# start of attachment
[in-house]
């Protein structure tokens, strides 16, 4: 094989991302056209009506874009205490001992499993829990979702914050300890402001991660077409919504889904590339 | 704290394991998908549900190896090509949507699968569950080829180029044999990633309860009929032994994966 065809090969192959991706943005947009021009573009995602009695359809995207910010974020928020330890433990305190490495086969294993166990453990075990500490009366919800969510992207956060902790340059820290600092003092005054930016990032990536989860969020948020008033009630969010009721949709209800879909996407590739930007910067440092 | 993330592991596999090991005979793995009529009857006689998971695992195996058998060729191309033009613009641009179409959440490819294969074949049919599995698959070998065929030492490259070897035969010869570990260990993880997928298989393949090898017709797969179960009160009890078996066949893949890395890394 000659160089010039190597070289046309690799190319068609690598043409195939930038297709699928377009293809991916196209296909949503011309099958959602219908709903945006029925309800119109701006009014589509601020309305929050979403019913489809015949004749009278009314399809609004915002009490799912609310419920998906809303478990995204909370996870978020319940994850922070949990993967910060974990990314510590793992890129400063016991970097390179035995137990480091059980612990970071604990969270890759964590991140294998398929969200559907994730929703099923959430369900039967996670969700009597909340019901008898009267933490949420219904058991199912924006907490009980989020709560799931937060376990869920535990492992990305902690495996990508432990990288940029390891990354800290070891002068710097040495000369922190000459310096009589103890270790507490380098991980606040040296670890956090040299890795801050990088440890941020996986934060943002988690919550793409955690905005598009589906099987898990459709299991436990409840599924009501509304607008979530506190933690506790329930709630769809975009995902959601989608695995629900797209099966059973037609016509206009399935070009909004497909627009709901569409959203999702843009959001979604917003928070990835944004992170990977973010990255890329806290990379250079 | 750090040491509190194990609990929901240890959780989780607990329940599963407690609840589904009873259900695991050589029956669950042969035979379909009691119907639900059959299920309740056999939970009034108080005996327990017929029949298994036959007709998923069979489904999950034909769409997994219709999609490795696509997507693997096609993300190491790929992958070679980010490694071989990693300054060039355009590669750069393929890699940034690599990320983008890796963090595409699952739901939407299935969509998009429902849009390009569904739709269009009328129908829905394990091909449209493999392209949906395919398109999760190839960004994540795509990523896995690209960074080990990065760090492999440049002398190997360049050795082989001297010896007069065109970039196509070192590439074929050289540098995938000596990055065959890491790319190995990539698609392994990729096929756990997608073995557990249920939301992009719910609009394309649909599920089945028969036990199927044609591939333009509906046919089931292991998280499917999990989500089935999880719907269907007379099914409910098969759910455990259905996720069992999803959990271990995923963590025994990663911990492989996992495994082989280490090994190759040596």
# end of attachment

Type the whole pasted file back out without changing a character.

[in-house]
């Protein structure tokens, strides 16, 4: 094989991302056209009506874009205490001992499993829990979702914050300890402001991660077409919504889904590339 | 704290394991998908549900190896090509949507699968569950080829180029044999990633309860009929032994994966 065809090969192959991706943005947009021009573009995602009695359809995207910010974020928020330890433990305190490495086969294993166990453990075990500490009366919800969510992207956060902790340059820290600092003092005054930016990032990536989860969020948020008033009630969010009721949709209800879909996407590739930007910067440092 | 993330592991596999090991005979793995009529009857006689998971695992195996058998060729191309033009613009641009179409959440490819294969074949049919599995698959070998065929030492490259070897035969010869570990260990993880997928298989393949090898017709797969179960009160009890078996066949893949890395890394 000659160089010039190597070289046309690799190319068609690598043409195939930038297709699928377009293809991916196209296909949503011309099958959602219908709903945006029925309800119109701006009014589509601020309305929050979403019913489809015949004749009278009314399809609004915002009490799912609310419920998906809303478990995204909370996870978020319940994850922070949990993967910060974990990314510590793992890129400063016991970097390179035995137990480091059980612990970071604990969270890759964590991140294998398929969200559907994730929703099923959430369900039967996670969700009597909340019901008898009267933490949420219904058991199912924006907490009980989020709560799931937060376990869920535990492992990305902690495996990508432990990288940029390891990354800290070891002068710097040495000369922190000459310096009589103890270790507490380098991980606040040296670890956090040299890795801050990088440890941020996986934060943002988690919550793409955690905005598009589906099987898990459709299991436990409840599924009501509304607008979530506190933690506790329930709630769809975009995902959601989608695995629900797209099966059973037609016509206009399935070009909004497909627009709901569409959203999702843009959001979604917003928070990835944004992170990977973010990255890329806290990379250079 | 750090040491509190194990609990929901240890959780989780607990329940599963407690609840589904009873259900695991050589029956669950042969035979379909009691119907639900059959299920309740056999939970009034108080005996327990017929029949298994036959007709998923069979489904999950034909769409997994219709999609490795696509997507693997096609993300190491790929992958070679980010490694071989990693300054060039355009590669750069393929890699940034690599990320983008890796963090595409699952739901939407299935969509998009429902849009390009569904739709269009009328129908829905394990091909449209493999392209949906395919398109999760190839960004994540795509990523896995690209960074080990990065760090492999440049002398190997360049050795082989001297010896007069065109970039196509070192590439074929050289540098995938000596990055065959890491790319190995990539698609392994990729096929756990997608073995557990249920939301992009719910609009394309649909599920089945028969036990199927044609591939333009509906046919089931292991998280499917999990989500089935999880719907269907007379099914409910098969759910455990259905996720069992999803959990271990995923963590025994990663911990492989996992495994082989280490090994190759040596």